CAMP PENDLETON, Calif. - Marines with 1st Platoon, Company C, 1st
Battalion, 4th Marine Regiment, conducted urban operations training
at the Infantry Immersion Trainer aboard Marine Corps Base Camp
Pendleton, California, Oct. 23, 2014.
The IIT affords Marines
the opportunity to sharpen their basic combat skills by creating a
realistic combat environment aboard Camp Pendleton. Civilian role
players occupy the training town, acting as either innocent
bystanders, allied armed forces, law enforcement personnel or enemy
insurgents, most of whom don't speak English when in character.
Marines must skillfully flow through dealing with civilian or
friendly foreign nationals while maintaining combat mindsets to
guard against insurgents who actively employ small arms weapons,
rocket propelled grenades and improvised explosive devices to
prevent the infantrymen from accomplishing their mission.
Marines with 1st Platoon, Company C, 1st
Battalion, 4th Marine Regiment, conduct urban operations training at
the Infantry Immersion Trainer aboard Marine Corps Base Camp
Pendleton, Calif., Oct. 24, 2014. The IIT assists Marines in
sharpening their basic combat skills by creating a realistic combat
environment. Civilian role players occupy the training town, acting
as either innocent bystanders, allied armed forces, law enforcement
personnel or enemy insurgents, most of whom don't speak English when
(U.S. Marine Corps photo by Lance Cpl. Garrett White)
Second Lt. Noah Joseph, a platoon commander with Charlie
Co., explained that his Marines had been training in urban
operations during the week, honing individual, fire team,
and squad operation skills, which culminated in a
platoon-sized cordon and search exercise.
Marines' mission was to link up with local police to assist
them with locating a high-value individual and a weapons
cache within the city. Squads of infantrymen began to
maneuver throughout the small town and utilized urban
warfare tactics to search and seize any nefarious material
“What a fire team does right and
wrong dictates how the squad operates,” he said. “If one
Marine doesn't hold a sector, he can knock our platoon's
plan off the tracks.”
Once they entered the town, the
Marines went right to work putting their plan into action.
Communication was vital as they cleared rooms, hallways and
roof tops. From the pointman to the last Marines providing
rear security, everyone relayed important information as
they proceeded through the town.
provided over watch from cleared rooftops while riflemen on
the ground bounded across streets and through buildings to
search for the HVI and weapons cache. With an unknown
insurgent force in the vicinity, the Marines had to be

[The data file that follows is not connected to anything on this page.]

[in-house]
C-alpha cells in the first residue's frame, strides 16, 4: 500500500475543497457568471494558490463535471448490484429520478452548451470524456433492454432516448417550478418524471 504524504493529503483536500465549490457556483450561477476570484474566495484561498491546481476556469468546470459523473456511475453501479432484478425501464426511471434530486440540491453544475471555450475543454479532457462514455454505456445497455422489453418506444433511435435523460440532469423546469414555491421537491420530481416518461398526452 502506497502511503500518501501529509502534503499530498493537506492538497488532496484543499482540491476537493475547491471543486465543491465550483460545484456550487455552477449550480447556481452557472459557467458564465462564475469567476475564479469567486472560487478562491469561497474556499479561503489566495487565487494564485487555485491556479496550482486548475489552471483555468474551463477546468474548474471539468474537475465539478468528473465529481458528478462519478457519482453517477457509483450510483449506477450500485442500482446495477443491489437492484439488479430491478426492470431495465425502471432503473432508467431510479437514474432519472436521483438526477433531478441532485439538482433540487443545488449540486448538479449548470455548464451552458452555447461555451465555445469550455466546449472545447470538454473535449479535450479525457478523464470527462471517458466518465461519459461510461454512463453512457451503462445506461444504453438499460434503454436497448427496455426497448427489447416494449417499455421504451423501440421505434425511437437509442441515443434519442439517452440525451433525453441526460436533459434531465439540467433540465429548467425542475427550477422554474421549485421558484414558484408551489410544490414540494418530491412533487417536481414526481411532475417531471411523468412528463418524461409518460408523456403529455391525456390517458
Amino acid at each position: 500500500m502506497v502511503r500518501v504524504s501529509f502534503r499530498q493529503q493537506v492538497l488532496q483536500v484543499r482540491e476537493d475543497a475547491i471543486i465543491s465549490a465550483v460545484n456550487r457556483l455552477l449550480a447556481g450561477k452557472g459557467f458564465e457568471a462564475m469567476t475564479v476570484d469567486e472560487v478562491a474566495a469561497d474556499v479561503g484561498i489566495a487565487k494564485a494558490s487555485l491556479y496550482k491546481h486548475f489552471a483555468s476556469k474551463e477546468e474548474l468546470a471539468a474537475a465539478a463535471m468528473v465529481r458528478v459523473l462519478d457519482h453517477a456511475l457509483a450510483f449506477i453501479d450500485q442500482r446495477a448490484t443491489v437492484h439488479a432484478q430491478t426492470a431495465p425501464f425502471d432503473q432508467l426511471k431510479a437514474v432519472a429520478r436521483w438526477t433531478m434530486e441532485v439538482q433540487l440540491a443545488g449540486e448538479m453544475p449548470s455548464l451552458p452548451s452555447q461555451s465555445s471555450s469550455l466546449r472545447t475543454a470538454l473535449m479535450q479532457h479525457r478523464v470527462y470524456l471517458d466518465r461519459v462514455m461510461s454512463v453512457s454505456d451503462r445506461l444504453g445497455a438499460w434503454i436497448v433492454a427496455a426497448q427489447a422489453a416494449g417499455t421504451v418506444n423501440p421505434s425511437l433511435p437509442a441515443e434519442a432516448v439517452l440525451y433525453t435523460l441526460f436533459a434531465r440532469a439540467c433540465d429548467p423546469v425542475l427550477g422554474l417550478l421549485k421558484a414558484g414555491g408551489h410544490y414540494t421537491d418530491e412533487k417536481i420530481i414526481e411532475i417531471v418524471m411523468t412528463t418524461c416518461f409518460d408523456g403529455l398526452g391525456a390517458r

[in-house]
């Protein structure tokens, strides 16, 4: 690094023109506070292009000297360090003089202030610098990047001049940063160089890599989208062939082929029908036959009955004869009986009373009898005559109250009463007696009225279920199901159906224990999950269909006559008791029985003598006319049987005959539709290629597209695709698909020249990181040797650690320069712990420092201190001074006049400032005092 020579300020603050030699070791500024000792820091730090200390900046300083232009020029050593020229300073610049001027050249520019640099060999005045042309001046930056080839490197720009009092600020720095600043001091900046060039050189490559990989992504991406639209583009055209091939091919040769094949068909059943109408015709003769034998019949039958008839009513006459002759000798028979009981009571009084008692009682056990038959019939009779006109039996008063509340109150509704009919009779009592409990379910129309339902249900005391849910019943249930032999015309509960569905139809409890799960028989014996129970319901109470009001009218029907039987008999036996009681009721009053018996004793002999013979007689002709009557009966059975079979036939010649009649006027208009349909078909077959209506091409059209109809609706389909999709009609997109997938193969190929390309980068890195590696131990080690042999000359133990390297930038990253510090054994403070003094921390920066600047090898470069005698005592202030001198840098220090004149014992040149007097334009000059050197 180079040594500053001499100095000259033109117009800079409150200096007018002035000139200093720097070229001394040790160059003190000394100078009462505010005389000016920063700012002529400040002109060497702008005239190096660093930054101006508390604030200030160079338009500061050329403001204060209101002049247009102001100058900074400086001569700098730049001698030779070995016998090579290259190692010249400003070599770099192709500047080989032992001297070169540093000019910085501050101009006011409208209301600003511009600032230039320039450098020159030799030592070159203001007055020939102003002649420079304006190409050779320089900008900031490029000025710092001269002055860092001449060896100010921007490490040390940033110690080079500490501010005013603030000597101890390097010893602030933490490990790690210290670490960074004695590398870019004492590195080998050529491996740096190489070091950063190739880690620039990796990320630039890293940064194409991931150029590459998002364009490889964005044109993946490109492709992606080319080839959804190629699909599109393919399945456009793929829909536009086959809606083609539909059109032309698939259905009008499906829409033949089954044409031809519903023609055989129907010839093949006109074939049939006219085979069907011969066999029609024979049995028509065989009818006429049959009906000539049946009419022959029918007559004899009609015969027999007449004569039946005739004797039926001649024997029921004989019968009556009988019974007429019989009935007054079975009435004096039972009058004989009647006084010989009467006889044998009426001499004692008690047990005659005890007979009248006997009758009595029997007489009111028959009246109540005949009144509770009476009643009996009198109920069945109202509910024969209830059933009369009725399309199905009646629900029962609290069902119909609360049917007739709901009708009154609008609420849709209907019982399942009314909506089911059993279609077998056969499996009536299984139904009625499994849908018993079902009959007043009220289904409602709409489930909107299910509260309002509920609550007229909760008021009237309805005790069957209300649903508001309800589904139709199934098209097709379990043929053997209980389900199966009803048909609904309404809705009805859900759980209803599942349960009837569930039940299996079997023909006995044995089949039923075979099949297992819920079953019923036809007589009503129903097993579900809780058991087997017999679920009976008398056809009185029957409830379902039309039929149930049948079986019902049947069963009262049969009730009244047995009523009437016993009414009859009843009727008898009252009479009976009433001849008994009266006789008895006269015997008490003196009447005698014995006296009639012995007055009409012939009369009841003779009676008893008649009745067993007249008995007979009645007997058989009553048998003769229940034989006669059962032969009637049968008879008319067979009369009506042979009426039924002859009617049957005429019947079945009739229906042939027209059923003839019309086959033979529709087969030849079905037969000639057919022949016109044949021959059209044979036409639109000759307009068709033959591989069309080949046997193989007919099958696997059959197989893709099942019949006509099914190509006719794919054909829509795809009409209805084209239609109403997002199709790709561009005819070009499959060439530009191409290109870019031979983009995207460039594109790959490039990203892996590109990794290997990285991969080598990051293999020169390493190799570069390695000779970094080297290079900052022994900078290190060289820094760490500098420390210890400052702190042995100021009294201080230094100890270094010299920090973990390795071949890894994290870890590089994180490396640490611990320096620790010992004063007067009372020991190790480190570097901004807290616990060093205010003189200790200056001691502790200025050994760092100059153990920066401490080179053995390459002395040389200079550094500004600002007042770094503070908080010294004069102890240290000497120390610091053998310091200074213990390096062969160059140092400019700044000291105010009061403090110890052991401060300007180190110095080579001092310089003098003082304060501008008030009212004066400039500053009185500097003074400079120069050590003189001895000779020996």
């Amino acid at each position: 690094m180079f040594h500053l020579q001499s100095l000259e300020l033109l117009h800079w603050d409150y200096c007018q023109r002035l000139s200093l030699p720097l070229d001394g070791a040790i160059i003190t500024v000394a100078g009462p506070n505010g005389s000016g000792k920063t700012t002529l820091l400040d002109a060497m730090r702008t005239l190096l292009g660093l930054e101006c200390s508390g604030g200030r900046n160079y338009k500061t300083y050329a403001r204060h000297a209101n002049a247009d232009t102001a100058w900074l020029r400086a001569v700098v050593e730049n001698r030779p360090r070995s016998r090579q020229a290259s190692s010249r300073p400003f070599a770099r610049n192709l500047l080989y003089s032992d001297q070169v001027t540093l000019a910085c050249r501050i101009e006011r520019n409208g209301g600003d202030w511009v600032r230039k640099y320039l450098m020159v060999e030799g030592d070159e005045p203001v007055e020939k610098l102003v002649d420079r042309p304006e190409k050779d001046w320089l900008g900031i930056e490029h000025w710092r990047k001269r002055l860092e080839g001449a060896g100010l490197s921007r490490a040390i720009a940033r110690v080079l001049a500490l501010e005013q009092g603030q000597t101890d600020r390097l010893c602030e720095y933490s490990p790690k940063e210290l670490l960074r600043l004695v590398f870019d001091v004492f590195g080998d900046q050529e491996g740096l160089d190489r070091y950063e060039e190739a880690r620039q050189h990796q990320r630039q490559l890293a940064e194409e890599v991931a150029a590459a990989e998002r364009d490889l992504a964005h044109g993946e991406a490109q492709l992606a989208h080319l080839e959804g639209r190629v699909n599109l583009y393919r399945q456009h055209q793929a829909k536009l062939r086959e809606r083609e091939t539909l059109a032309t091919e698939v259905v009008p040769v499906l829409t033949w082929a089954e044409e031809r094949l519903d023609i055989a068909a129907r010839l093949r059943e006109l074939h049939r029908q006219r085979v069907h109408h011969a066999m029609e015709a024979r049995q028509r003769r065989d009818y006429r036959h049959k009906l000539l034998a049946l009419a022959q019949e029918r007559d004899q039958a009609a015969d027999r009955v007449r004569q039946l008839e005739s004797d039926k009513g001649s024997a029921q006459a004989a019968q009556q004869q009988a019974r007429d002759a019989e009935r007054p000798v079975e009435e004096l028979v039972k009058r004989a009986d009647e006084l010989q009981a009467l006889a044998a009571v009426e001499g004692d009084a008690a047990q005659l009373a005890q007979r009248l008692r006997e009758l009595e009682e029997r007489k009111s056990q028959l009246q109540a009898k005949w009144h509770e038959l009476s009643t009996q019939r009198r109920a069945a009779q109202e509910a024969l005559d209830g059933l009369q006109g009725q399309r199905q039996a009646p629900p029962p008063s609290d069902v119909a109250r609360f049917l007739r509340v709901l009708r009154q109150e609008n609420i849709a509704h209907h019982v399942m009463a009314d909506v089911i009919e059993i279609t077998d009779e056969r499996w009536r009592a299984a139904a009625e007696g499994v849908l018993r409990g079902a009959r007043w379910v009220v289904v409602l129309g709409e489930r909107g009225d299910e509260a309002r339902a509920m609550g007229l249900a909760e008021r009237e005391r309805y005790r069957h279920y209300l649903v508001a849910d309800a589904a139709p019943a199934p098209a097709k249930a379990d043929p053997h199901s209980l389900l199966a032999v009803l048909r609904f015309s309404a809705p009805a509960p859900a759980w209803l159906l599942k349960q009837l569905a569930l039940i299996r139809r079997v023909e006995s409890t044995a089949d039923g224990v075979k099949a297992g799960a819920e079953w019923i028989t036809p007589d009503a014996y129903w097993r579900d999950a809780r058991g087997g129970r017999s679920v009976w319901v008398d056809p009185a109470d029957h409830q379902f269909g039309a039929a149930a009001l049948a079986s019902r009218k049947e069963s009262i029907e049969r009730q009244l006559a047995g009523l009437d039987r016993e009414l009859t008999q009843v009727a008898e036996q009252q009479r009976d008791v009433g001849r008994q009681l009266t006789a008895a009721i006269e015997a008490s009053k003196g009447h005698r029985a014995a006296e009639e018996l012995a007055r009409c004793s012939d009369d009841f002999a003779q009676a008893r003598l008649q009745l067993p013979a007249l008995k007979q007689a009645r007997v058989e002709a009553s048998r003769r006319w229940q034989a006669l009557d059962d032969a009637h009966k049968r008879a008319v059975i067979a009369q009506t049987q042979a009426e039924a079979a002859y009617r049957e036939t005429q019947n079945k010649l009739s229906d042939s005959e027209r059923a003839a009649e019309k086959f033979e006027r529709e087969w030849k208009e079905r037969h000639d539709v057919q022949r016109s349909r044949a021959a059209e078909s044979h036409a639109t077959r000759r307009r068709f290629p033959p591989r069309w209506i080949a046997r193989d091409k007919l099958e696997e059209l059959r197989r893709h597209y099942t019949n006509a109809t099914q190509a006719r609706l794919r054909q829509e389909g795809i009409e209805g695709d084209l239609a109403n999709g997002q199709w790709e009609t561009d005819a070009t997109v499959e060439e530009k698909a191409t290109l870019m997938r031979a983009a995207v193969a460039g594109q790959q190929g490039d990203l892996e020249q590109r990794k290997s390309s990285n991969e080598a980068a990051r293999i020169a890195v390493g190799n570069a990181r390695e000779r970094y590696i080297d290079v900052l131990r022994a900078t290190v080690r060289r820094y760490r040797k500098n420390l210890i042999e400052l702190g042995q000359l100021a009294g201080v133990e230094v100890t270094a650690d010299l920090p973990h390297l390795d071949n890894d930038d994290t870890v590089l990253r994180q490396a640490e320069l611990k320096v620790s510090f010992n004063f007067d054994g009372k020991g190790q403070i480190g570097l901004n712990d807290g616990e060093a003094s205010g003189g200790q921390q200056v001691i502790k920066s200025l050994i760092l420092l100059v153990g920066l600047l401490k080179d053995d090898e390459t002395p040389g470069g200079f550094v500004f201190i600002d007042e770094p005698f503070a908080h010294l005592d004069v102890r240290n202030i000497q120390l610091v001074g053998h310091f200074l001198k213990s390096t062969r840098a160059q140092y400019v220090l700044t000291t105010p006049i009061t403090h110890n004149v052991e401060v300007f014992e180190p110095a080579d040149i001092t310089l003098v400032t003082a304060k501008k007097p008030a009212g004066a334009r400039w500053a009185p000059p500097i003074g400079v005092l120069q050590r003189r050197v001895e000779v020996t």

prepared to take contact from any window, doorway, or hole
in a wall by which they might pass.
Reyna, a platoon sergeant with Charlie Co., said his job is
to ensure his commander's intent is properly executed. To do
this he made sure his squad leaders were keeping their
Marines technically and tactically proficient.
priority is to focus on the attitude of the Marines,” Reyna
said. “If I can keep my squad leaders with the right mental
attitude on their mission, then fire team leaders should
want to emulate that, which should trickle down to each
individual Marine. What you wind up with is the platoon all
focused on the same goal.”
Aiding them in achieving
this goal were the instructors, role-players and facilities
of the IIT. Role-playing insurgents fire blank ammunition,
simulated RPGs and utilized mock IEDs to prevent the
infantrymen from proceeding through the town. Instructors
observing the engagements identified Marines as casualties
based on how the unit reacted to situations they were
What the Marines experienced during their
time in the IIT mirrored realistic combat scenarios and
incorporated the violence and chaos of actual combat, only
short of using live ammunition and explosives.
reason the IIT is a great training tool is because the role
players add an unknown element to the mix,” said Reyna.
“It's not like training against members of your own company
where you usually know the lance corporal you are up
Over the course of the four days of
training at the IIT, the Charlie Co. Marines built upon and
refined their urban warfare skills. Working as a cohesive
unit, they were able to apply these skills in a realistic
training environment to successfully accomplish their
mission. The end result was a company of Marines more
combat-ready than before, further strengthening the Marine
Corps as the world premier fighting force.
By U.S. Marine Corps Lance Cpl. Garrett White
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